By Matthew Willett
Athersys Inc. filed for an initial public offering Friday, specifying neither the number of shares to be offered nor a proposed price for each share, though it estimated an upper limit of the financing at $115 million.
According to the company's filing, Athersys hasn't allocated the proceeds of the offering to any specific use.
The functional genomics company founded in 1995 develops novel research tools and therapeutics. Its RAGE (Random Activation of Gene Expression) technology platform enables researchers to survey the entire human genome for biologically functional proteins and to correlate proteins with gene structure.
Underwriting the offering is Credit Suisse First Boston Corp., of New York; Dain Rauscher Wessels, of Minneapolis; and ING Barings LLC, of New York.
The company in May completed a $48 million private financing through placement agents Dain Rauscher Wessels and New York-based ING Barings LLC. Investors in that financing round included Invesco Funds, of Denver; Van Wagoner Funds; Crestwood Capital Partners; Cogene Biotech Ventures; Roxbury Capital; Chelsey Capital; KBC Equity Funds; MCP Global Corp.; President Life Sciences Co. Ltd., of Taipei, Taiwan; Manschot Opportunity Fund; TalMor Captial Management; Curran Partners, of Stamford, Conn.; Emerging Growth Management; and DRW Venture Partners. (See BioWorld Today, May 9, 2000.)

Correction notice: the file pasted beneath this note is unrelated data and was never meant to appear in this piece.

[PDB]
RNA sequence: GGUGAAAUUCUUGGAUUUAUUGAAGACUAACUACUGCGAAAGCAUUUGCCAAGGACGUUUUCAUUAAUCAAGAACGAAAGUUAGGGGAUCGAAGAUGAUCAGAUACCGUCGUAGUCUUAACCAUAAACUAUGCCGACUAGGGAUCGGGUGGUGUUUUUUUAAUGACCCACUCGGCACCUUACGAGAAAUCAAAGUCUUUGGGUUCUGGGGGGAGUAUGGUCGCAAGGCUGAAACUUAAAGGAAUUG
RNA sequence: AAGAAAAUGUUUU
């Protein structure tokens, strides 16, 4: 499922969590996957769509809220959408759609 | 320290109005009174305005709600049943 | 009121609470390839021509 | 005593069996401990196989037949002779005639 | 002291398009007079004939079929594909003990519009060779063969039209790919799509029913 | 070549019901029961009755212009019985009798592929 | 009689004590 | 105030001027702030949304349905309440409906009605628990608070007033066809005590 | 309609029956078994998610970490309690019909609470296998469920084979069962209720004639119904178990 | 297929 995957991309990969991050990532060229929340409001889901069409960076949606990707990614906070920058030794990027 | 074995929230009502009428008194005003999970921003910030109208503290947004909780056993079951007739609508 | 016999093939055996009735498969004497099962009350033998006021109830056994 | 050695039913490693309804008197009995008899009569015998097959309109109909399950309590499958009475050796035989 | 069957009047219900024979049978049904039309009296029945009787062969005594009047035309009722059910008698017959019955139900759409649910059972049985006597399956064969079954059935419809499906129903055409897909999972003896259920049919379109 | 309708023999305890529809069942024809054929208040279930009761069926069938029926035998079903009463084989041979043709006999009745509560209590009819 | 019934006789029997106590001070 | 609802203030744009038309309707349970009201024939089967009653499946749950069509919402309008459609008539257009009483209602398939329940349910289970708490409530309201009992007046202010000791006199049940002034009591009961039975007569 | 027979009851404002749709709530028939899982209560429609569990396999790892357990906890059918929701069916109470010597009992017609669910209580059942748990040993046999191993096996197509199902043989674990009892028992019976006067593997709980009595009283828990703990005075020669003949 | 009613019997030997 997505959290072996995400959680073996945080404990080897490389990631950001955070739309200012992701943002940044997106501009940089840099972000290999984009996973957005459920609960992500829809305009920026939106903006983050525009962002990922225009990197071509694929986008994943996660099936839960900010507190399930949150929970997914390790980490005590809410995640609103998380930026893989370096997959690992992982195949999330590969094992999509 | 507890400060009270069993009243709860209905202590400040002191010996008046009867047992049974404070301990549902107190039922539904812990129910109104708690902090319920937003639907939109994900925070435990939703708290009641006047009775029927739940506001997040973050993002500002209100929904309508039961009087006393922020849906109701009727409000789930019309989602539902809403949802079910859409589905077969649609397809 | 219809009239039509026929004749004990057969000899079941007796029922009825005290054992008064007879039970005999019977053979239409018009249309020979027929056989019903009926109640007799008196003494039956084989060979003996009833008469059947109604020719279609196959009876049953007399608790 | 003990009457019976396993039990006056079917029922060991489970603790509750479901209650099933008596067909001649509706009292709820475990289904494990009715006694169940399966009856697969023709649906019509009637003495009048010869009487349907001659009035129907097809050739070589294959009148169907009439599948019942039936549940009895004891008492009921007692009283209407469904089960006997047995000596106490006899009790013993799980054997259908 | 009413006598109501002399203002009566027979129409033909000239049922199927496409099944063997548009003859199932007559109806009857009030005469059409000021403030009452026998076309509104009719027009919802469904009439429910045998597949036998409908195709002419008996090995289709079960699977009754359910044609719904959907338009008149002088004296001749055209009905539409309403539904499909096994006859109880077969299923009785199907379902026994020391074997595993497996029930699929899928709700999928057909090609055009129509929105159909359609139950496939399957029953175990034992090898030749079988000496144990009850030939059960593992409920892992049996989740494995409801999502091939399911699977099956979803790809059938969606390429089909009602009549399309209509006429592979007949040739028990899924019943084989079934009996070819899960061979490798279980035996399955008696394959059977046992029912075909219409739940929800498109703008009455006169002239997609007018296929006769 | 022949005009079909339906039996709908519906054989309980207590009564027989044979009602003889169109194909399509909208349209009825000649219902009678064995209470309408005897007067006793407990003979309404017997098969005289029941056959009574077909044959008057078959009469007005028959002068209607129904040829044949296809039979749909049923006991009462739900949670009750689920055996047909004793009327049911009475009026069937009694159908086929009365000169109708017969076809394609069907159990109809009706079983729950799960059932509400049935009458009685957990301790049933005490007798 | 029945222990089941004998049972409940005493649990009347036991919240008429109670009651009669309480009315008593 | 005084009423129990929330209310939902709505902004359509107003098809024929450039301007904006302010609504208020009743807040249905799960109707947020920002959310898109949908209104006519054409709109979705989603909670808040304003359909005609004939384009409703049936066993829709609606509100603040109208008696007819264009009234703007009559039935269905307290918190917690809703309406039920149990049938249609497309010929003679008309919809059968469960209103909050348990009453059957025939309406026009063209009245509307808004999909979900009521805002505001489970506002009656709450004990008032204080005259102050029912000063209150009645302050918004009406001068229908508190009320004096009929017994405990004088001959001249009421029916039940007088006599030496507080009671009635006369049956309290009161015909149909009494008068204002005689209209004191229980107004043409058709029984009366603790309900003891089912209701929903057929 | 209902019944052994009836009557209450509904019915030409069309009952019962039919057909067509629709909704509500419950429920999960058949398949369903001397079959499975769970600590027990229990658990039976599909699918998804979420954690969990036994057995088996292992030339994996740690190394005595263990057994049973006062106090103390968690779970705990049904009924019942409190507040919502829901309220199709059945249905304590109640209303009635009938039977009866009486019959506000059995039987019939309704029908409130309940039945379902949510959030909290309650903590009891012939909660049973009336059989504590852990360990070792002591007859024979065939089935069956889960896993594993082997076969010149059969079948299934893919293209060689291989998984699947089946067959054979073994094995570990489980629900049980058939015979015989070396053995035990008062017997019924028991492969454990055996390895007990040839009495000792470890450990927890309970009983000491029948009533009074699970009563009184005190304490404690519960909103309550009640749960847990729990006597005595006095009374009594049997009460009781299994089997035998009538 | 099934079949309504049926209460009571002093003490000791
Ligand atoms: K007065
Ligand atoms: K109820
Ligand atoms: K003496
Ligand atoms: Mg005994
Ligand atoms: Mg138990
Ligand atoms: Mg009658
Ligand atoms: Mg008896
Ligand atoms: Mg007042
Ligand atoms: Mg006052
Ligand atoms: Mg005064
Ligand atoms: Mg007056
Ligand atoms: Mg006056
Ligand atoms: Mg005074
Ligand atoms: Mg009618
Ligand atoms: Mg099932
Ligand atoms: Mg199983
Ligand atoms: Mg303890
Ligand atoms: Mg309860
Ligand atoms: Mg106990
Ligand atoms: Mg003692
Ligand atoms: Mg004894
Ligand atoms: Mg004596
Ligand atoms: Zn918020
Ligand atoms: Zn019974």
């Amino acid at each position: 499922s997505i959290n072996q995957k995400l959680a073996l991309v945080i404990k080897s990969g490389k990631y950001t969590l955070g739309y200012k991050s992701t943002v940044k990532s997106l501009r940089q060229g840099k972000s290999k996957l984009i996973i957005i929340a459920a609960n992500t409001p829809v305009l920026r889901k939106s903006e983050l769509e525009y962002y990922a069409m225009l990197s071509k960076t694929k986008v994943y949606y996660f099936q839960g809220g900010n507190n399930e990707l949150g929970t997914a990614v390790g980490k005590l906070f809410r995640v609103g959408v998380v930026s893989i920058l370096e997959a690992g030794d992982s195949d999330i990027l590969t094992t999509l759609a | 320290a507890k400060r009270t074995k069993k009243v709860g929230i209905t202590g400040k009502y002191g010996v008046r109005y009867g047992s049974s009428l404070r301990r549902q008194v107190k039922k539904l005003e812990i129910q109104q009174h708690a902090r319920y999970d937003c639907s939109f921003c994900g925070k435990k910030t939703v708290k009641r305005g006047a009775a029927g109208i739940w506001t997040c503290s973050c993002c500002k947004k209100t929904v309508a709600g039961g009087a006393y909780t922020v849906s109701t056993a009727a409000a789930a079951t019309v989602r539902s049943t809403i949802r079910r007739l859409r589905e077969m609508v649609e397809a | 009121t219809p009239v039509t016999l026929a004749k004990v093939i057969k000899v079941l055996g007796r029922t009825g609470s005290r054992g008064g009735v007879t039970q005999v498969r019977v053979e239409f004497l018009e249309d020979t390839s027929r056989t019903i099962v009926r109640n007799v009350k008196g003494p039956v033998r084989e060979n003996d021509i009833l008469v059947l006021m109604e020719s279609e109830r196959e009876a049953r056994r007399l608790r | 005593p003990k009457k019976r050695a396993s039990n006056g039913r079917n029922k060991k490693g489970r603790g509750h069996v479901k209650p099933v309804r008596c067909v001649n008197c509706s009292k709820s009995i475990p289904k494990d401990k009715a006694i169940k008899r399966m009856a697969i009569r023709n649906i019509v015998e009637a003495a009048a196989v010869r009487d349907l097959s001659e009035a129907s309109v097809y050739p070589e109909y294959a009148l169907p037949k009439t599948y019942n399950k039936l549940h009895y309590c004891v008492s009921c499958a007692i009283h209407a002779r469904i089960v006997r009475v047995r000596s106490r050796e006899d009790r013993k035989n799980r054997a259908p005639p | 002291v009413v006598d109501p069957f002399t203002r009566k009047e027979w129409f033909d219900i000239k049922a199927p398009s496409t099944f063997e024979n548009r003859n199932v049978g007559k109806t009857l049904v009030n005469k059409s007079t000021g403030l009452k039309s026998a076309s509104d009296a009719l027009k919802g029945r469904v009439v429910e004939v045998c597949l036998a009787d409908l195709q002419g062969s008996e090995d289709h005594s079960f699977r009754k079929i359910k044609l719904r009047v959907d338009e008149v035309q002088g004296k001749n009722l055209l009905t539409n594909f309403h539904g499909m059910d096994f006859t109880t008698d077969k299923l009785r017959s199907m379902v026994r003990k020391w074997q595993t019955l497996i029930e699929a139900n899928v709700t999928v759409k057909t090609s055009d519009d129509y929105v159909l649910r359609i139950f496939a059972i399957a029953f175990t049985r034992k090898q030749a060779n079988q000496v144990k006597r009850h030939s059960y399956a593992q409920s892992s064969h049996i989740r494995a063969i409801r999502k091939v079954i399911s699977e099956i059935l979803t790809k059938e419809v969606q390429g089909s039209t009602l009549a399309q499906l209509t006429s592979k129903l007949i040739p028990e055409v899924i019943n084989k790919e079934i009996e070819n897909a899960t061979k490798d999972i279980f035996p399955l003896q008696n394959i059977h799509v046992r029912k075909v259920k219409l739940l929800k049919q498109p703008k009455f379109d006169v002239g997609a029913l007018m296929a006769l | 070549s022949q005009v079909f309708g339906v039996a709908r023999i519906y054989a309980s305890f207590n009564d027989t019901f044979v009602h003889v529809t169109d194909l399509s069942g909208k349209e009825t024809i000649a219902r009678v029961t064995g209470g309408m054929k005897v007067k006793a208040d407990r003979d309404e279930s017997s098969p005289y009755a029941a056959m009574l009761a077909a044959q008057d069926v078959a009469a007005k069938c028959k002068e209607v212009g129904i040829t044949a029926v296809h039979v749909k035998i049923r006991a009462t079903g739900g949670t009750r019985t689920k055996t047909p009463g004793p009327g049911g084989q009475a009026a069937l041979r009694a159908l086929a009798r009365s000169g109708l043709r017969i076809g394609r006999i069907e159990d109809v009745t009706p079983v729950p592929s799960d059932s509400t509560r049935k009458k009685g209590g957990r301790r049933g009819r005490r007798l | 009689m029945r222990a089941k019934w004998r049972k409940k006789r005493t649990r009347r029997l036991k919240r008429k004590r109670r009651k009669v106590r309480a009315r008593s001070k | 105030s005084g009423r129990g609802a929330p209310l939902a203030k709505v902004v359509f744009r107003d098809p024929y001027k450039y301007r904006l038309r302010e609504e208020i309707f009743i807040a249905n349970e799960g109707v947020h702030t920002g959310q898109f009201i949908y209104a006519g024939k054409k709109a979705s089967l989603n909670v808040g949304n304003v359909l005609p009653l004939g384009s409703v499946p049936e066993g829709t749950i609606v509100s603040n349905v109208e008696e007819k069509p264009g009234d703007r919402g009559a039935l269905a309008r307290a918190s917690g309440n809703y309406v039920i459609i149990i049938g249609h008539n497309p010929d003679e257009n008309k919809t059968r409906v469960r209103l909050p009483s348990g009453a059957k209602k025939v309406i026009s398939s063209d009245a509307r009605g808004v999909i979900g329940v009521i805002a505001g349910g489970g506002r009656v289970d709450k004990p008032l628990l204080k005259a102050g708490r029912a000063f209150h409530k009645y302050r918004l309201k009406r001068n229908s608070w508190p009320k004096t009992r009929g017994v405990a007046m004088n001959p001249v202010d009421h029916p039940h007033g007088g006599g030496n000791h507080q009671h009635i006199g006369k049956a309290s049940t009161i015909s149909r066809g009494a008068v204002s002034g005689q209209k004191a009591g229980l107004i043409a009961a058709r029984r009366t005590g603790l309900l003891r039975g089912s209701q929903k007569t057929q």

The Cleveland-based company collaborates with Medarex Inc., of Princeton, N.J.; Elan Corp. plc, of Dublin, Ireland; Acorda Therapeutics Inc., of New York; Gene-Cell Inc., of Houston; and President Life Sciences Co.
In the Medarex collaboration signed in August, Athersys contributes its RAGE technology to the development of therapeutics derived from Medarex's HuMAb-Mouse technology. The three-year agreement calls for the companies to share development costs.
In that deal, Medarex purchased equity in Athersys worth $5 million through a purchase of Athersys shares at a price of $12.11 per share.
The February joint venture with Elan plans to develop and commercialize a therapeutic protein to treat AIDS-associated muscle wasting.
It's March partnership with Gene-Cell aims to deliver another Athersys technology, synthetic microchromosome vectors, into human stem cells using Gene-Cell's microinjection technology.
The collaboration with Acorda is focused on the discovery of validated drug targets to treat central nervous system disorders.
As of June 30, according to the company's filing, Athersys had about $50.8 million in cash and cash equivalents.